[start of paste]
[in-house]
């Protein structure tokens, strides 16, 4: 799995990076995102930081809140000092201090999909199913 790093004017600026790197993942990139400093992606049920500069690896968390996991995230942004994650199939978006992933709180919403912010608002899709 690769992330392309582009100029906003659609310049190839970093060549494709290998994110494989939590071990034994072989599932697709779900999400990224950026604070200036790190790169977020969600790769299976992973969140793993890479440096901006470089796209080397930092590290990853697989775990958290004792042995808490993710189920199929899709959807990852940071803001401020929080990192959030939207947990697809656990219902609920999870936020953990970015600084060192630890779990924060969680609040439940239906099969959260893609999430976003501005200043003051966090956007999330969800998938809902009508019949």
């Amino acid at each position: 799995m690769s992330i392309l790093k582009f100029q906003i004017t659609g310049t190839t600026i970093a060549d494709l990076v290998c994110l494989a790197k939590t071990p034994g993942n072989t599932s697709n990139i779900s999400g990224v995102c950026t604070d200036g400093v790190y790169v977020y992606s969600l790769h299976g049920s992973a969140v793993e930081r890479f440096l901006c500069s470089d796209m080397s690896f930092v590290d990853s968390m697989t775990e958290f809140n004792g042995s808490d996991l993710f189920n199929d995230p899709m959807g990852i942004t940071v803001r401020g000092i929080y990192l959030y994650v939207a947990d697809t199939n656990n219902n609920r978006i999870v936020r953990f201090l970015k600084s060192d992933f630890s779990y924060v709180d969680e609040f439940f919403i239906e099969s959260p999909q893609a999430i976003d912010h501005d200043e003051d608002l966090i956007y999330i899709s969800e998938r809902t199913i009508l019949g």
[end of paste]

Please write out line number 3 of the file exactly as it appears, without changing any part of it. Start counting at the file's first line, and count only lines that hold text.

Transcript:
């Amino acid at each position: 799995m690769s992330i392309l790093k582009f100029q906003i004017t659609g310049t190839t600026i970093a060549d494709l990076v290998c994110l494989a790197k939590t071990p034994g993942n072989t599932s697709n990139i779900s999400g990224v995102c950026t604070d200036g400093v790190y790169v977020y992606s969600l790769h299976g049920s992973a969140v793993e930081r890479f440096l901006c500069s470089d796209m080397s690896f930092v590290d990853s968390m697989t775990e958290f809140n004792g042995s808490d996991l993710f189920n199929d995230p899709m959807g990852i942004t940071v803001r401020g000092i929080y990192l959030y994650v939207a947990d697809t199939n656990n219902n609920r978006i999870v936020r953990f201090l970015k600084s060192d992933f630890s779990y924060v709180d969680e609040f439940f919403i239906e099969s959260p999909q893609a999430i976003d912010h501005d200043e003051d608002l966090i956007y999330i899709s969800e998938r809902t199913i009508l019949g």